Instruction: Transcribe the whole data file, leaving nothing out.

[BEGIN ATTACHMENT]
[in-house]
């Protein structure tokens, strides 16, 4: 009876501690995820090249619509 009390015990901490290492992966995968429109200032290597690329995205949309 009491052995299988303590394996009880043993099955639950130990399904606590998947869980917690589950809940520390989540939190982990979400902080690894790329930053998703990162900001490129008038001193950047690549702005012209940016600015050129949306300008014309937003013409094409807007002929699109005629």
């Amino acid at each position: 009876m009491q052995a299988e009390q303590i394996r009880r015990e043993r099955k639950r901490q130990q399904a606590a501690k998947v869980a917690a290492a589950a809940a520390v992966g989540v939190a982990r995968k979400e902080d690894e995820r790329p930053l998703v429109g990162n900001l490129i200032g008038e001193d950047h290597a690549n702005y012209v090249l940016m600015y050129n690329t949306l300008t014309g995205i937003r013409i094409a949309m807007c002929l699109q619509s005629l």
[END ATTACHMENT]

[in-house]
């Protein structure tokens, strides 16, 4: 009876501690995820090249619509 009390015990901490290492992966995968429109200032290597690329995205949309 009491052995299988303590394996009880043993099955639950130990399904606590998947869980917690589950809940520390989540939190982990979400902080690894790329930053998703990162900001490129008038001193950047690549702005012209940016600015050129949306300008014309937003013409094409807007002929699109005629």
């Amino acid at each position: 009876m009491q052995a299988e009390q303590i394996r009880r015990e043993r099955k639950r901490q130990q399904a606590a501690k998947v869980a917690a290492a589950a809940a520390v992966g989540v939190a982990r995968k979400e902080d690894e995820r790329p930053l998703v429109g990162n900001l490129i200032g008038e001193d950047h290597a690549n702005y012209v090249l940016m600015y050129n690329t949306l300008t014309g995205i937003r013409i094409a949309m807007c002929l699109q619509s005629l």